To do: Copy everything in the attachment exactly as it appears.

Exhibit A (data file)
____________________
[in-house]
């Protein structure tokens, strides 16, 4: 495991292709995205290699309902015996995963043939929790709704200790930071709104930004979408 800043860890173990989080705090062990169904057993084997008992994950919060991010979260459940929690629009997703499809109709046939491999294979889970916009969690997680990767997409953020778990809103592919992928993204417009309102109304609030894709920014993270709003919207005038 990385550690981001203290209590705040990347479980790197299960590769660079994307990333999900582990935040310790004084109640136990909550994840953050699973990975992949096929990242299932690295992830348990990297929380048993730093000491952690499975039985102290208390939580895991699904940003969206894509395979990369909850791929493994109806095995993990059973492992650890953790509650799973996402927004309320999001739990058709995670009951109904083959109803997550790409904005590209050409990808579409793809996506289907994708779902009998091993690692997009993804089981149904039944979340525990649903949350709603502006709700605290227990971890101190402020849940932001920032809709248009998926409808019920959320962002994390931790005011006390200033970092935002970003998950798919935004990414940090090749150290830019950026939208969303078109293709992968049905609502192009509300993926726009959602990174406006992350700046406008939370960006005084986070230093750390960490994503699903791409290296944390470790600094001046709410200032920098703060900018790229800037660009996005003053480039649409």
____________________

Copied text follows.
[in-house]
């Protein structure tokens, strides 16, 4: 495991292709995205290699309902015996995963043939929790709704200790930071709104930004979408 800043860890173990989080705090062990169904057993084997008992994950919060991010979260459940929690629009997703499809109709046939491999294979889970916009969690997680990767997409953020778990809103592919992928993204417009309102109304609030894709920014993270709003919207005038 990385550690981001203290209590705040990347479980790197299960590769660079994307990333999900582990935040310790004084109640136990909550994840953050699973990975992949096929990242299932690295992830348990990297929380048993730093000491952690499975039985102290208390939580895991699904940003969206894509395979990369909850791929493994109806095995993990059973492992650890953790509650799973996402927004309320999001739990058709995670009951109904083959109803997550790409904005590209050409990808579409793809996506289907994708779902009998091993690692997009993804089981149904039944979340525990649903949350709603502006709700605290227990971890101190402020849940932001920032809709248009998926409808019920959320962002994390931790005011006390200033970092935002970003998950798919935004990414940090090749150290830019950026939208969303078109293709992968049905609502192009509300993926726009959602990174406006992350700046406008939370960006005084986070230093750390960490994503699903791409290296944390470790600094001046709410200032920098703060900018790229800037660009996005003053480039649409």